Limited News comes down hard today with some actual right-wing policy: pushing for tax cuts (at the implicit expense of public services, not that that matters to News):
Hello Taxman, goodbye payrise
MORE than one million Australians will have pay rises eaten up over the next three years because tax cuts are off the agenda for both parties.
Really? Pay rises will be “eaten up” by taxes not falling? How would that work then? Where are these 100% tax rates that are going to consume all our extra income?
Workers who earn $73,000 a year, the average total weekly earnings for males in New South Wales, will be pushed from the 30c tax bracket to the 37c tax bracket by 2013.
Ah, bracket creep. So the earlier headline implying that Australians would say “goodbye” to their payrise, and the claim that it would be “eaten up” by tax, are just dishonest, fearmongering, misleading exaggerations. Exaggerations that the whingers will, of course, lap up.
Won’t somebody think of the stately homes?
You’d think that every taxpayer would know this, but apparently many don’t (or choose to pretend they don’t): when you get “pushed” into a new tax bracket, it’s only on that income above that tax threshold.
No Australian pays tax on their first $6,000 – even the very rich. Every Australian who earns more than $6,000 pays 15% on that portion of their income above $6,000 and below $35,000. Every Australian who earns more than $35,000 still pays only 15% on their income below $35,000 and above $6,000, and – as I said before but people forget – zero on their income below $6,000, and then they pay 30% on that portion of their income between $35,000 and $80,000. If they’re fortunate enough to earn from $80,000 to $180,000, they pay 38c on each dollar between $80,000 and $180,000, whilst still paying the lower rates on each dollar below $80,000. And if they’re in the very top level of earners, on above $180,000, they pay 45% on that portion of their income above $180,000 – whilst still paying the lower rates on all their income down to the tax-free $6,000 at the bottom.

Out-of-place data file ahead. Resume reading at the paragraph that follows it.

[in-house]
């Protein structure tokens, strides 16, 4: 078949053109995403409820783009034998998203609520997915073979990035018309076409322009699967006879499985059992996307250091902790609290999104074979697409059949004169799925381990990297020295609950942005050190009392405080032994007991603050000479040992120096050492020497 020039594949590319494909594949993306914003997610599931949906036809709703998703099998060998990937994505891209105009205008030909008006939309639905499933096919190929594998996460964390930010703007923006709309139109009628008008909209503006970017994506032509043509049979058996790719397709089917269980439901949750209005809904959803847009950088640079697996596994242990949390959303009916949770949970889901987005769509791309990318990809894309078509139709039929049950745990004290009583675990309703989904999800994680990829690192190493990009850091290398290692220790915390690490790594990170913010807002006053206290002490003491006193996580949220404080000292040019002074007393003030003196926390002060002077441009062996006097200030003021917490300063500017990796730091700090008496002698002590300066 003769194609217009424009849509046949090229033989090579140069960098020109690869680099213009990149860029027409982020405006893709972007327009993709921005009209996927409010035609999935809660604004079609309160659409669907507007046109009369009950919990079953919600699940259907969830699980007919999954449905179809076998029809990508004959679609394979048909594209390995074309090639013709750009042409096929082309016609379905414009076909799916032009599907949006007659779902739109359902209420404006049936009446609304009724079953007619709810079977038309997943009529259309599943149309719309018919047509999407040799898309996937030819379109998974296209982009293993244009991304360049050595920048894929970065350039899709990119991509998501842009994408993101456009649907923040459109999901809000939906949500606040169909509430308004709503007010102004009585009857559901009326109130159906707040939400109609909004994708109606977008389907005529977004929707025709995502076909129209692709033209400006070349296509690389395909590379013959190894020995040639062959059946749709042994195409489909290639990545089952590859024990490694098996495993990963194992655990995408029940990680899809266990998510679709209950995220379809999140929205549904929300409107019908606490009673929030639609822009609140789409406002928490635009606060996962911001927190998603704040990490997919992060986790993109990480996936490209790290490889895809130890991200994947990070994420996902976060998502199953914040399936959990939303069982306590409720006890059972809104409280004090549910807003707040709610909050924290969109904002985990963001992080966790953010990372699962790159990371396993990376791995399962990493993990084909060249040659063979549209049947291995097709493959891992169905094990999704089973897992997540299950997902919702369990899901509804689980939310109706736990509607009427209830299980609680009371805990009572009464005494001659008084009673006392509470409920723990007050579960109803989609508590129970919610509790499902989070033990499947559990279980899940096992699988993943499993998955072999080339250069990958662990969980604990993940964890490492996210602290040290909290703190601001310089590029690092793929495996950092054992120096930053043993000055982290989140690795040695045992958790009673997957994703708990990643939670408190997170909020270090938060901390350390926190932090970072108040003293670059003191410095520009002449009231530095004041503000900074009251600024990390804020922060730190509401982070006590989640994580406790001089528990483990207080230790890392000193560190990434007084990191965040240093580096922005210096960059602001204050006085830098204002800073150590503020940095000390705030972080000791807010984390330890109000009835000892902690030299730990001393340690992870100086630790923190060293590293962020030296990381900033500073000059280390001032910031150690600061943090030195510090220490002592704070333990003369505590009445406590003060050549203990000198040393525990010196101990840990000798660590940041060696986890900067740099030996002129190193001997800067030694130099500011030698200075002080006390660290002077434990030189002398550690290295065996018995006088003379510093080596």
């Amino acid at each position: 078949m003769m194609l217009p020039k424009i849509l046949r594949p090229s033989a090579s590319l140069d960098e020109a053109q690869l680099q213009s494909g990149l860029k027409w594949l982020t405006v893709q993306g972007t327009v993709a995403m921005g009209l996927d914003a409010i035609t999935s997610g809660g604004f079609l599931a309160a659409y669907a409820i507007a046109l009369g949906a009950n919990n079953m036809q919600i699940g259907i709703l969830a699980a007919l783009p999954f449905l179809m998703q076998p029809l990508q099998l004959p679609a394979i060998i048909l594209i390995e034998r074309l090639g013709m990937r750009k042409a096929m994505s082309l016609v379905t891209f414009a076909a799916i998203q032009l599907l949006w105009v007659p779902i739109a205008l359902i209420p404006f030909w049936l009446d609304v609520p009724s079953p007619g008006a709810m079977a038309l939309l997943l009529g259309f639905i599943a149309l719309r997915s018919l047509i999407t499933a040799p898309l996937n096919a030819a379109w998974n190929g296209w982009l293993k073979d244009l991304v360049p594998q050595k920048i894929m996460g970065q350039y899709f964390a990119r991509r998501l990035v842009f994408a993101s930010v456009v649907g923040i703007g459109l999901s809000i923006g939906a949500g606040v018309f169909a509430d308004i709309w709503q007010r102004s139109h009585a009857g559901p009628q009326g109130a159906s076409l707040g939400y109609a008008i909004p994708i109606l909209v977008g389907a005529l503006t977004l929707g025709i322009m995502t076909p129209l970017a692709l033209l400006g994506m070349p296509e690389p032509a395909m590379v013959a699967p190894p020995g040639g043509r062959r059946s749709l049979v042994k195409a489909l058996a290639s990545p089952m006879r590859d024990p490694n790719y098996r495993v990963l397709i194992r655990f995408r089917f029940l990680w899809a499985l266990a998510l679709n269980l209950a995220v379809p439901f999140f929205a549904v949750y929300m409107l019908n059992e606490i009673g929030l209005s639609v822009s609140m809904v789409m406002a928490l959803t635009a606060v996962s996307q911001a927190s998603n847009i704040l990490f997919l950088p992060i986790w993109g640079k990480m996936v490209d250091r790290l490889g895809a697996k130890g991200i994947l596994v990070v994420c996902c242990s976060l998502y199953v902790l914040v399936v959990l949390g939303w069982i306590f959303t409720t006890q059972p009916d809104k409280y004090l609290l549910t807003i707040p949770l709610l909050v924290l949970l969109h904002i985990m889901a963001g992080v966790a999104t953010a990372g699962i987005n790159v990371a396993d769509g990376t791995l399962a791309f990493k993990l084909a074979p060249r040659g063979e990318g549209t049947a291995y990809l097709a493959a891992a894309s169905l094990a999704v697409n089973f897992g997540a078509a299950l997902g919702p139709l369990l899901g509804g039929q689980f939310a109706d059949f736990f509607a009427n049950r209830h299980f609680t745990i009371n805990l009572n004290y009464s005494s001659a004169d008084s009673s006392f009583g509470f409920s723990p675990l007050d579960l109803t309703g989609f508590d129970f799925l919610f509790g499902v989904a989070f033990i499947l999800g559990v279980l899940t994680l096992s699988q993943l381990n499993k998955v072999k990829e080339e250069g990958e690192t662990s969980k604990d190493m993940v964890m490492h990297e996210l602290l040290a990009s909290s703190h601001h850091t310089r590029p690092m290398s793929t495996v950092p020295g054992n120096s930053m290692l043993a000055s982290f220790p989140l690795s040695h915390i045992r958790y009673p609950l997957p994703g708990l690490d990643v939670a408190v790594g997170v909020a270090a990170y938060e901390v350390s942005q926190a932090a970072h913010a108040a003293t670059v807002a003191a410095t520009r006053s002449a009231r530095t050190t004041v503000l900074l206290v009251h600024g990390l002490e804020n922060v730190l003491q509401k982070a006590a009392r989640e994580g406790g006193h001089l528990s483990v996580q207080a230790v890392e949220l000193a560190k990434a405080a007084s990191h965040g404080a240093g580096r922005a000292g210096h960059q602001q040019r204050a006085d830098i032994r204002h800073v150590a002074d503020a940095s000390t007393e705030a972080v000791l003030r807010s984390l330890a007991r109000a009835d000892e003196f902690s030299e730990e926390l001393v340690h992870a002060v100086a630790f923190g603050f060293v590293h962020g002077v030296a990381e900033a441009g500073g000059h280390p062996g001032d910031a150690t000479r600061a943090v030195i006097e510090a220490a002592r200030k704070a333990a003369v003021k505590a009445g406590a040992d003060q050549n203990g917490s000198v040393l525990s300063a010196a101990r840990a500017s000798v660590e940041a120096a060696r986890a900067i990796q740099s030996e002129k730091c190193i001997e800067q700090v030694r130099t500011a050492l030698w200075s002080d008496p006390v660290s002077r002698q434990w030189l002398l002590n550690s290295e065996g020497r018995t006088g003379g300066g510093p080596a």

The point is, if your income goes into the next threshold, that tax rate only applies to the extra income, not the income you previously had. And since that tax rate is never 100%, it can’t “eat up” that pay rise.
Now, it’s true that inflation PLUS the new tax bracket might do some damage to that pay rise, but for that to be work the inflation would have to consume the other 55% of those extra dollars, which seems rather unlikely. And if inflation is ever as ridiculously high as that, paying 7% extra tax on money over $180,000 is hardly going to be the thing that consumes your pay rise. It’d also be the least of your worries.
Fortunately for News Ltd, there are a lot of Australians (including some readers of this blog) who think that being “in a higher tax bracket” means they pay more tax on the rest of their income, and that they’re somehow worse off if they earn more. Then again, these are the same people who would rather pay an accountant $1000 to get them out of paying $500 to the tax office, people who would rather set their money on fire than it go to the government to pay for public services. Rationality is hardly the point.
PS: I do agree that tax rate threshholds should be indexed to CPI to account for inflation. Same with salaries and pensions. But what’s the bet the people enthralled by the former idea are relentlessly opposed to the latter?
(I suspect the reason both Labor and Liberal governments don’t do it is that they like to be able to give “tax cuts” as an unexpected positive. If the bracket creep was fixed automatically, they’d lose the ability to do this without seriously hurting budgets. Voters react better to “here’s a sudden tax cut courtesy of your benevolent Prime Minister” than “the system has automatically reduced your rate of tax”. Indexing brackets to CPI is a one-off good, which most taxpayers will hardly understand: regular tax cuts are an ongoing boon for sitting governments.)
UPDATE: I meant tax rate threshholds being linked to CPI, but originally just said “tax rates”. Another suggestion is having the threshholds determined according to percentiles of taxpayers – so the top 5% always pays the top rate, the bottom 5% always pays nothing, etc. Whatever roughly matches the present situation, but inflation-proofed. You’d need to give taxpayers warning, though, so for 2010-2011 you’d announce the rates in May 2010 based on the figures from the 2008-2009 financial year.